On January 17, 2015, giraffes walk in Tanzania’s Serengeti National Park. Biologists say these creatures are at risk of going extinct.

On January 17, 2015, giraffes walk in Tanzania’s Serengeti National Park. Biologists say these creatures are at risk of going extinct.
Photo Credit: Mosa’ab Elshamy/AP Photo/file

Canadian expert says giraffe warning not surprising

Biologists are warning that giraffes are at risk of extinction. Their numbers have dropped 40 per cent since 1985. There are only 97,562 left.

Anne Innis Daag overcame stubborn obstacles to become the first person to study giraffes and other wild animals in Africa.
Anne Innis Daag overcame stubborn obstacles to become the first person to study giraffes and other wild animals in Africa. © CBC

Giraffes ‘slaughtered for food’

“(It’s) not too surprising,” says Anne Innis Daag, a world expert who, in 1956, was the first person to go to Africa and study giraffes and other wild animals. “We’ve known for years that there are fewer and fewer (giraffes). They’re being killed off in many parts of Africa. In the north, they’re being slaughtered for food because so many people are in desperate situations.”

Other scientists also blame habitat loss as more humans encroach on their territory, as well as disease. At a recent biodiversity meeting in Mexico, the International Union for the Conservation of Nature put giraffes on the official watch list of threatened and endangered species, listing it as “vulnerable.”

The scientists increased the threat level for 35 species and lowered it for seven species that had been considered in danger of disappearing.

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Anne Innis Daag’s love for giraffes began when she was three and visited a zoo with her mother.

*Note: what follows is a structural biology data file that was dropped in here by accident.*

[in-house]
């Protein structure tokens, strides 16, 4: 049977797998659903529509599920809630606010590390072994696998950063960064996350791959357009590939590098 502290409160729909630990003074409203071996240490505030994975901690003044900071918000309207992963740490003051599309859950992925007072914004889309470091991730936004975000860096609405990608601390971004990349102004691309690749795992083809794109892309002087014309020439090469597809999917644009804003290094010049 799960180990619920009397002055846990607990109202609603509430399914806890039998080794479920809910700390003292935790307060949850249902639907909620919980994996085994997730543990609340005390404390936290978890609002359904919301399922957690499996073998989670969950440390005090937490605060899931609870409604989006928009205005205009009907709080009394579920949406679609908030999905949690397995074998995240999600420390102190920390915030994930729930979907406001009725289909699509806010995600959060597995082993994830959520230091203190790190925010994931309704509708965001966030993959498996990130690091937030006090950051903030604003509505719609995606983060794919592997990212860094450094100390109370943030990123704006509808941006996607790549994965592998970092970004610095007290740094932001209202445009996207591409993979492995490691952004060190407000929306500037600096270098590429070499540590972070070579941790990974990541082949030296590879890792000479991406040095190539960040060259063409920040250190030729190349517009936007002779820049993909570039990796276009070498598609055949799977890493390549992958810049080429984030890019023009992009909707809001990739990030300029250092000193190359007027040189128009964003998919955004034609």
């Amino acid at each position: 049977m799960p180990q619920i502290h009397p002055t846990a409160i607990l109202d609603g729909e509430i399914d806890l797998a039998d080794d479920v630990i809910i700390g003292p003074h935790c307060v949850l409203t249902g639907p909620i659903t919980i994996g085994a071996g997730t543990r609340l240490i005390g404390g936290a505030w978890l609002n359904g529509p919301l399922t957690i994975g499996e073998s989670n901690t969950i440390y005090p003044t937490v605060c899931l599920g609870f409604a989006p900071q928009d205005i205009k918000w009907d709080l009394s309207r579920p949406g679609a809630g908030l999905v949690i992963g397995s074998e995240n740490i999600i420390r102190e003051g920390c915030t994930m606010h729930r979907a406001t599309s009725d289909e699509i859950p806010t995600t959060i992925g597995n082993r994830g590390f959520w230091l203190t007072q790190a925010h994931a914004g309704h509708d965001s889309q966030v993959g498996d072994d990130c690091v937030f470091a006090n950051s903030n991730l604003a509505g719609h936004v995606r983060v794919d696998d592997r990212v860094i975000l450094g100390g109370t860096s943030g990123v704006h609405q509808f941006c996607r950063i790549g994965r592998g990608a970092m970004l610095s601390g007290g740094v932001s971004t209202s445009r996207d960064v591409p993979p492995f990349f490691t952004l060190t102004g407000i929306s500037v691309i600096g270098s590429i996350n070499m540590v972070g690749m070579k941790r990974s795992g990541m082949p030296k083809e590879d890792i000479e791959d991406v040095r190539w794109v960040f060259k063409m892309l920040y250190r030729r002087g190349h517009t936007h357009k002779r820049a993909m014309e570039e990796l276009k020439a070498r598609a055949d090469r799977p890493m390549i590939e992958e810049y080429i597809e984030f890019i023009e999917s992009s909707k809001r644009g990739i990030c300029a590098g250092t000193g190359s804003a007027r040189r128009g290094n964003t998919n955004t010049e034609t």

Anne Innis Daag’s love for giraffes began when she was three and visited a zoo with her mother.

An early love for giraffes

Daag fell in love with giraffes while visiting the Chicago Zoo at the age of three. At the time, she vowed that she would go to Africa to study them when she grew up and that is what she did. After getting a master’s degree in biology from the University of Toronto, she wrote several letters to arrange the trip, but was turned down because she was woman.

Expert faced tough obstacles

Eventually she signed her letters simple A. Innis and in 1956 was able to make arrangements and leave. Daag made groundbreaking discoveries about giraffes and published numerous scholarly papers. She wanted very much to be a professor. This did not occur until 10 years ago, she believes, because she is a woman.

Daag has written an autobiography called Smitten by Giraffe published by McGill-Queen’s University Press. “I know there are a lot of young women out there that would live to do something similar and I think they could say ‘well, I really could manage this if I just keep pushing and pushing and maybe I can do what I want to do.’ In the olden days, I think many of us gave up because it was too difficult. But now women can say ‘well we have the same education. We’re as smart as you are. So, I’m going to do the job as well as you can’ to any man, which is great.”

Anne Innis Daag’s book, Smitten by Giraffe published by McGill-Queen’s University Press details her life work and struggles.
Anne Innis Daag’s book, Smitten by Giraffe published by McGill-Queen’s University Press details her life work and struggles. © McGill-Queen’s University Press

Action needed to save giraffes

Daag hopes the new designation for giraffes will raise awareness about their plight and inspire people to contribute money or find other ways to try to help preserve them. She will do her part by continuing to publish works about these iconic creatures.

Images from Anne Innis Daag’s collection

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Posted in Animals, Environment, International, Science and Technology, Society

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